Study: Culturally-tailored approaches for PrEP access needed

A world-first global review led by Monash University reveals that migrant populations may be at greater risk of HIV infection because of reduced access to prevention measures such as pre-exposure prophylaxis (PrEP).

PrEP, an antiretroviral tablet available by prescription and taken to prevent HIV infection, is said to be up to 99% effective in preventing HIV.

Published in The Lancet Public Health, the study identified barriers that migrant populations in Australia and around the world face to access PrEP.

These barriers include:

  • lack of awareness,
  • low risk perception for HIV, and
  • service issues such as cost and provider discrimination.

Migrant populations may also face uncertainty in navigating the health system and stigma around HIV, gay and bisexual identities and using PrEP.

Senior author and Melbourne Sexual Health Centre physician, Monash University Central Clinical School Associate Professor Jason Ong, says a concerning number of migrants are being left behind in the HIV response compared to those who are Australian-born.

He says the study identifies the need for culturally-tailored approaches for PrEP access, and to address migration and HIV-related discriminatory policies, including making it much harder for people with HIV to obtain permanent residency.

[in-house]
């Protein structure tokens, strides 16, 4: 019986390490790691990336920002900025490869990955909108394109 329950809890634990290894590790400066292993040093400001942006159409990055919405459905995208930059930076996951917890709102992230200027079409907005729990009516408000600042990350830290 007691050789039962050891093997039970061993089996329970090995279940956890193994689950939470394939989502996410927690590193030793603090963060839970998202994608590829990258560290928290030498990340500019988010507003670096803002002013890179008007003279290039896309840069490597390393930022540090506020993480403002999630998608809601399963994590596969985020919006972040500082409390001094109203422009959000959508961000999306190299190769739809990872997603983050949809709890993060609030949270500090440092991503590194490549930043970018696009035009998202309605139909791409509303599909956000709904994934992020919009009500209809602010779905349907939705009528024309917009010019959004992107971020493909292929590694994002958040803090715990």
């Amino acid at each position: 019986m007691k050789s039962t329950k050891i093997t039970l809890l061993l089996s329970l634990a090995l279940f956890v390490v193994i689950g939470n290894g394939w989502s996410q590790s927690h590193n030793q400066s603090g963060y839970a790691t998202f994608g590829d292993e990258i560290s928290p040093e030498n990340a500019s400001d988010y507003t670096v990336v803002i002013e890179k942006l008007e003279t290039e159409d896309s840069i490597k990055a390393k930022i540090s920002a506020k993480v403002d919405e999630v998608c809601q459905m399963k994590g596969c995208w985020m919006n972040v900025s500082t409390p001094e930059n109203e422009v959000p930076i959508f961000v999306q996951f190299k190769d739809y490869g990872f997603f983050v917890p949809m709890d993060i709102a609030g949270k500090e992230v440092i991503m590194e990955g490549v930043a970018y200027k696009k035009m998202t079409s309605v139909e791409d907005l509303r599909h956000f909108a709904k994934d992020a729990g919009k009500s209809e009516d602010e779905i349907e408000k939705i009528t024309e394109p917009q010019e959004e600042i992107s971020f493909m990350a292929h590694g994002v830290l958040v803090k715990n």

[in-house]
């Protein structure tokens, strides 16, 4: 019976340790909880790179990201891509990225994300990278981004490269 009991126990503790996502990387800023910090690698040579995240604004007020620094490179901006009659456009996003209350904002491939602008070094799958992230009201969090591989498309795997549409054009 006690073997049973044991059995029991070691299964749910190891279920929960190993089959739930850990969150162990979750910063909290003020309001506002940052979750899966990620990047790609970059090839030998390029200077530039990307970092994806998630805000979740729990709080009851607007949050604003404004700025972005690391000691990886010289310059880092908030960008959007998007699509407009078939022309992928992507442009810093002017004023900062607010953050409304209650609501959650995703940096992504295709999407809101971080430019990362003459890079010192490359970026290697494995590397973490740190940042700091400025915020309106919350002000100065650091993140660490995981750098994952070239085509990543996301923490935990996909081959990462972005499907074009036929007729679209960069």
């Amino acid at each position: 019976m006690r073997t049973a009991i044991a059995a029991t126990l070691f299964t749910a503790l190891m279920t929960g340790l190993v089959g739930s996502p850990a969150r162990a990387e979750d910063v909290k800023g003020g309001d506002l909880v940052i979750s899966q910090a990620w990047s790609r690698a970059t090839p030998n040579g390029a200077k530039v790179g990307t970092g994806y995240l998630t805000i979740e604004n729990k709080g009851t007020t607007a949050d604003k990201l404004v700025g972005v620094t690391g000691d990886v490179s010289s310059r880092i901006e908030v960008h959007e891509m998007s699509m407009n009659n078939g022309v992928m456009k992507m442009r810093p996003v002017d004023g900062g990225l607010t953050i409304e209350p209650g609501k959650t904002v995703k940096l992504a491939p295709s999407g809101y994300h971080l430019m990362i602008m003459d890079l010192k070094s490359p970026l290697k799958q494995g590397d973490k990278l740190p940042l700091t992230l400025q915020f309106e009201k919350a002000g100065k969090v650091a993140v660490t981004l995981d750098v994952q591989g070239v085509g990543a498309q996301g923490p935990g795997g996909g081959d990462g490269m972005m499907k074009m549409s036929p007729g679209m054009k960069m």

“Navigating the landscape of HIV prevention is like traversing a maze, with barriers blocking the way at every turn,” Associate Professor Ong said.

“Culturally tailored approaches act as guiding lights, illuminating the path forward.

“To improve health inequities, we suggest strategies at societal, service and individual levels that address the barriers of using PrEP among those who would benefit from it the most.”

Associate Professor Ong says PrEP was “game-changing” in preventing HIV.

“Getting this into the hands of the right people remains a significant barrier in our fight against HIV,” he said. “Our study shows that it is possible to improve health inequity in our society if we can direct resources to the right people.”

Professor Darryl O’Donnell, the CEO of Health Equity Matters concurred.

“We know PrEP is highly effective in preventing HIV. Australia has made PrEP available at a low cost to its own citizens.

“We have a national goal of virtually eliminating HIV transmission.

“We will only achieve this if PrEP is available to all who can benefit, including people migrating to Australia,” Professor O’Donnell said.

For more on PrEP, visit:

Must Read

A new pathway to improved traumatic brain injury

A team of Australian researchers have developed a ‘new dictionary’ to better predict outcomes for people who have experienced traumatic brain injury (TBI). The Australian...